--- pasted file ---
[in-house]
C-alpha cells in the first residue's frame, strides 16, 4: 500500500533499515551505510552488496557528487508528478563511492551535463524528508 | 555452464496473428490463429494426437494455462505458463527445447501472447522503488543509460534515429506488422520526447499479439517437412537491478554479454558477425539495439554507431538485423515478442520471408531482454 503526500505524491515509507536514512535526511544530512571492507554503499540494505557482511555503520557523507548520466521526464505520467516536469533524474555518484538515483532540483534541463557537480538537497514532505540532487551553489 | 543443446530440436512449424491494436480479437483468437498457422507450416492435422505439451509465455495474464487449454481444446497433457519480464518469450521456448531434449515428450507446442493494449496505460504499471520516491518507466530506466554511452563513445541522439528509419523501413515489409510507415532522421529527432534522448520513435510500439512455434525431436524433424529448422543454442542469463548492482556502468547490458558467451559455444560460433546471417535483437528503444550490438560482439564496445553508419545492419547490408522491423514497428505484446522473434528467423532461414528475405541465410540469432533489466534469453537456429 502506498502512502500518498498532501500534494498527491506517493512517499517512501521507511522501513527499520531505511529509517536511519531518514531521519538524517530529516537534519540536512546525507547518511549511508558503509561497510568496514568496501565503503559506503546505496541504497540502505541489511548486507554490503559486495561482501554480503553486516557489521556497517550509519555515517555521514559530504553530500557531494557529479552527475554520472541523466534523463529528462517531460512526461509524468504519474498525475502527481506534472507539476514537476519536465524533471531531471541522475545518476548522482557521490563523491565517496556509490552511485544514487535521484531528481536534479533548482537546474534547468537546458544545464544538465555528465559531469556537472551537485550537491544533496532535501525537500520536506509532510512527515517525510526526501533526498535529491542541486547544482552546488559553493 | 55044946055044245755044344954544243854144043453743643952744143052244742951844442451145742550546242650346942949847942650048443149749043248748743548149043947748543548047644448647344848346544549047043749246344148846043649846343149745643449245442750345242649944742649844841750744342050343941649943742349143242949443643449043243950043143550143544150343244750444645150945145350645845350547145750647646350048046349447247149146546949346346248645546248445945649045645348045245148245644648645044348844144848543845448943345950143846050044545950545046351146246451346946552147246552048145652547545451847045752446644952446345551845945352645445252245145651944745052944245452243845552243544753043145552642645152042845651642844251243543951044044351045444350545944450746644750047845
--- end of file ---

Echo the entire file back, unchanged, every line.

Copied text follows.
[in-house]
C-alpha cells in the first residue's frame, strides 16, 4: 500500500533499515551505510552488496557528487508528478563511492551535463524528508 | 555452464496473428490463429494426437494455462505458463527445447501472447522503488543509460534515429506488422520526447499479439517437412537491478554479454558477425539495439554507431538485423515478442520471408531482454 503526500505524491515509507536514512535526511544530512571492507554503499540494505557482511555503520557523507548520466521526464505520467516536469533524474555518484538515483532540483534541463557537480538537497514532505540532487551553489 | 543443446530440436512449424491494436480479437483468437498457422507450416492435422505439451509465455495474464487449454481444446497433457519480464518469450521456448531434449515428450507446442493494449496505460504499471520516491518507466530506466554511452563513445541522439528509419523501413515489409510507415532522421529527432534522448520513435510500439512455434525431436524433424529448422543454442542469463548492482556502468547490458558467451559455444560460433546471417535483437528503444550490438560482439564496445553508419545492419547490408522491423514497428505484446522473434528467423532461414528475405541465410540469432533489466534469453537456429 502506498502512502500518498498532501500534494498527491506517493512517499517512501521507511522501513527499520531505511529509517536511519531518514531521519538524517530529516537534519540536512546525507547518511549511508558503509561497510568496514568496501565503503559506503546505496541504497540502505541489511548486507554490503559486495561482501554480503553486516557489521556497517550509519555515517555521514559530504553530500557531494557529479552527475554520472541523466534523463529528462517531460512526461509524468504519474498525475502527481506534472507539476514537476519536465524533471531531471541522475545518476548522482557521490563523491565517496556509490552511485544514487535521484531528481536534479533548482537546474534547468537546458544545464544538465555528465559531469556537472551537485550537491544533496532535501525537500520536506509532510512527515517525510526526501533526498535529491542541486547544482552546488559553493 | 55044946055044245755044344954544243854144043453743643952744143052244742951844442451145742550546242650346942949847942650048443149749043248748743548149043947748543548047644448647344848346544549047043749246344148846043649846343149745643449245442750345242649944742649844841750744342050343941649943742349143242949443643449043243950043143550143544150343244750444645150945145350645845350547145750647646350048046349447247149146546949346346248645546248445945649045645348045245148245644648645044348844144848543845448943345950143846050044545950545046351146246451346946552147246552048145652547545451847045752446644952446345551845945352645445252245145651944745052944245452243845552243544753043145552642645152042845651642844251243543951044044351045444350545944450746644750047845